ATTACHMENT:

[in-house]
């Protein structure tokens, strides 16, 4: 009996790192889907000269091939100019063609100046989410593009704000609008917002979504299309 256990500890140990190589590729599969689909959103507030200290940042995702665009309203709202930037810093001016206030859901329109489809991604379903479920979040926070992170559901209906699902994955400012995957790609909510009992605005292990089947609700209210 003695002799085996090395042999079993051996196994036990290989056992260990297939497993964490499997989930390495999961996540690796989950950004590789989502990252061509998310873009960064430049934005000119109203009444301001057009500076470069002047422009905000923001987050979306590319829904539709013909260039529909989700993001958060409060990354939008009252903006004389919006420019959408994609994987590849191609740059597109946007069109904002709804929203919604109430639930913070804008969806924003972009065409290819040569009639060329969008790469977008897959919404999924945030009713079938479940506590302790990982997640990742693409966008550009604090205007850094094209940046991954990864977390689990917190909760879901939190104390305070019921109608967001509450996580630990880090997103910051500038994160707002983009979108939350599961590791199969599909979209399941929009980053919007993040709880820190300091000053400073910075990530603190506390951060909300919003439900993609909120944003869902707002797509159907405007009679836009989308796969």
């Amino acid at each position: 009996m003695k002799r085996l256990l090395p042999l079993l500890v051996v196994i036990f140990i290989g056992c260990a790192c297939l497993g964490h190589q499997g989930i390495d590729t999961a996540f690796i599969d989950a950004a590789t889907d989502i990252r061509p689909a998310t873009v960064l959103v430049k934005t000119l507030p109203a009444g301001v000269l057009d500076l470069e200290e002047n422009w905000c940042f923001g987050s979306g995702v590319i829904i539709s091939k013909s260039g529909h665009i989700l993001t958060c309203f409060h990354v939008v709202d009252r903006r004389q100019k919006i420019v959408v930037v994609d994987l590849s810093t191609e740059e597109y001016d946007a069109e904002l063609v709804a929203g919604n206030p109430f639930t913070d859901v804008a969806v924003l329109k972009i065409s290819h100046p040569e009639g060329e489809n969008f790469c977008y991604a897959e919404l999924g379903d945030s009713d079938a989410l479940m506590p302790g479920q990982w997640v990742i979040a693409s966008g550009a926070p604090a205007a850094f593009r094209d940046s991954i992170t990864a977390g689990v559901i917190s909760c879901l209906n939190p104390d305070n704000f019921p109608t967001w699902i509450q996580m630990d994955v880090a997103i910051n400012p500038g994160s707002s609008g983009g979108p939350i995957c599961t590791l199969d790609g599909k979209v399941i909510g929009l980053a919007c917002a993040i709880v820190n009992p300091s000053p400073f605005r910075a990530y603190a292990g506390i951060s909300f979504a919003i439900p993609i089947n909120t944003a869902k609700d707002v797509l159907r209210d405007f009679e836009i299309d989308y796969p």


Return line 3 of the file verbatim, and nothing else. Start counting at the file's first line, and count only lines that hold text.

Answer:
């Amino acid at each position: 009996m003695k002799r085996l256990l090395p042999l079993l500890v051996v196994i036990f140990i290989g056992c260990a790192c297939l497993g964490h190589q499997g989930i390495d590729t999961a996540f690796i599969d989950a950004a590789t889907d989502i990252r061509p689909a998310t873009v960064l959103v430049k934005t000119l507030p109203a009444g301001v000269l057009d500076l470069e200290e002047n422009w905000c940042f923001g987050s979306g995702v590319i829904i539709s091939k013909s260039g529909h665009i989700l993001t958060c309203f409060h990354v939008v709202d009252r903006r004389q100019k919006i420019v959408v930037v994609d994987l590849s810093t191609e740059e597109y001016d946007a069109e904002l063609v709804a929203g919604n206030p109430f639930t913070d859901v804008a969806v924003l329109k972009i065409s290819h100046p040569e009639g060329e489809n969008f790469c977008y991604a897959e919404l999924g379903d945030s009713d079938a989410l479940m506590p302790g479920q990982w997640v990742i979040a693409s966008g550009a926070p604090a205007a850094f593009r094209d940046s991954i992170t990864a977390g689990v559901i917190s909760c879901l209906n939190p104390d305070n704000f019921p109608t967001w699902i509450q996580m630990d994955v880090a997103i910051n400012p500038g994160s707002s609008g983009g979108p939350i995957c599961t590791l199969d790609g599909k979209v399941i909510g929009l980053a919007c917002a993040i709880v820190n009992p300091s000053p400073f605005r910075a990530y603190a292990g506390i951060s909300f979504a919003i439900p993609i089947n909120t944003a869902k609700d707002v797509l159907r209210d405007f009679e836009i299309d989308y796969p």